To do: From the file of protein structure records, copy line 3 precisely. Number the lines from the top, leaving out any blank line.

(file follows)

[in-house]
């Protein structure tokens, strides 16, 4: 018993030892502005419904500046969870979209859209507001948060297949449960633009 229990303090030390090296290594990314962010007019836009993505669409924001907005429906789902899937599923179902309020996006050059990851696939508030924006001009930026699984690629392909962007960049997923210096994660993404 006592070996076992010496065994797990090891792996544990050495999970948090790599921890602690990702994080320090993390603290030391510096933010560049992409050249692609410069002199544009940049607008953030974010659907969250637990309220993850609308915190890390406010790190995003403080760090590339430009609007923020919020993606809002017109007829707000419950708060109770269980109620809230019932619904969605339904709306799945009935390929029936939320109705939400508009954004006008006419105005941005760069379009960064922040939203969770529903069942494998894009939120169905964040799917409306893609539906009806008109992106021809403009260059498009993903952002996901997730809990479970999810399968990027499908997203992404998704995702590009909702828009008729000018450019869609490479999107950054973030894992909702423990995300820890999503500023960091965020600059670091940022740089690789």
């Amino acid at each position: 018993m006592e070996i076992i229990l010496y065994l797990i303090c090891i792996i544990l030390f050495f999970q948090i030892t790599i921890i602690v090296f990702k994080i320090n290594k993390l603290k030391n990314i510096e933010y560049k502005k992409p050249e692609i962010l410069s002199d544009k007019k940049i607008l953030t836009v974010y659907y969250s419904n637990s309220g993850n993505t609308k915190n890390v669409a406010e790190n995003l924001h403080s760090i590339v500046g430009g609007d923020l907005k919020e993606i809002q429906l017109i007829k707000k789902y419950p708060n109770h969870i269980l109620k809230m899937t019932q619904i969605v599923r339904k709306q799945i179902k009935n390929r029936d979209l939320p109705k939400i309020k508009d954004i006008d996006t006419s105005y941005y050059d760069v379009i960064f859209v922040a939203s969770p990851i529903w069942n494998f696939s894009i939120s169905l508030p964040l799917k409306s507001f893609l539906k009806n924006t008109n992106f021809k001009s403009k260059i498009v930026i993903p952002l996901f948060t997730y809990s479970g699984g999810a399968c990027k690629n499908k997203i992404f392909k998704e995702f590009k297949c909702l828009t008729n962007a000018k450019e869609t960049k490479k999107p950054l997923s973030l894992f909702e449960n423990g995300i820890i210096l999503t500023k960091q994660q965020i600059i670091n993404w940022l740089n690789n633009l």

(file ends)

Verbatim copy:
């Amino acid at each position: 018993m006592e070996i076992i229990l010496y065994l797990i303090c090891i792996i544990l030390f050495f999970q948090i030892t790599i921890i602690v090296f990702k994080i320090n290594k993390l603290k030391n990314i510096e933010y560049k502005k992409p050249e692609i962010l410069s002199d544009k007019k940049i607008l953030t836009v974010y659907y969250s419904n637990s309220g993850n993505t609308k915190n890390v669409a406010e790190n995003l924001h403080s760090i590339v500046g430009g609007d923020l907005k919020e993606i809002q429906l017109i007829k707000k789902y419950p708060n109770h969870i269980l109620k809230m899937t019932q619904i969605v599923r339904k709306q799945i179902k009935n390929r029936d979209l939320p109705k939400i309020k508009d954004i006008d996006t006419s105005y941005y050059d760069v379009i960064f859209v922040a939203s969770p990851i529903w069942n494998f696939s894009i939120s169905l508030p964040l799917k409306s507001f893609l539906k009806n924006t008109n992106f021809k001009s403009k260059i498009v930026i993903p952002l996901f948060t997730y809990s479970g699984g999810a399968c990027k690629n499908k997203i992404f392909k998704e995702f590009k297949c909702l828009t008729n962007a000018k450019e869609t960049k490479k999107p950054l997923s973030l894992f909702e449960n423990g995300i820890i210096l999503t500023k960091q994660q965020i600059i670091n993404w940022l740089n690789n633009l």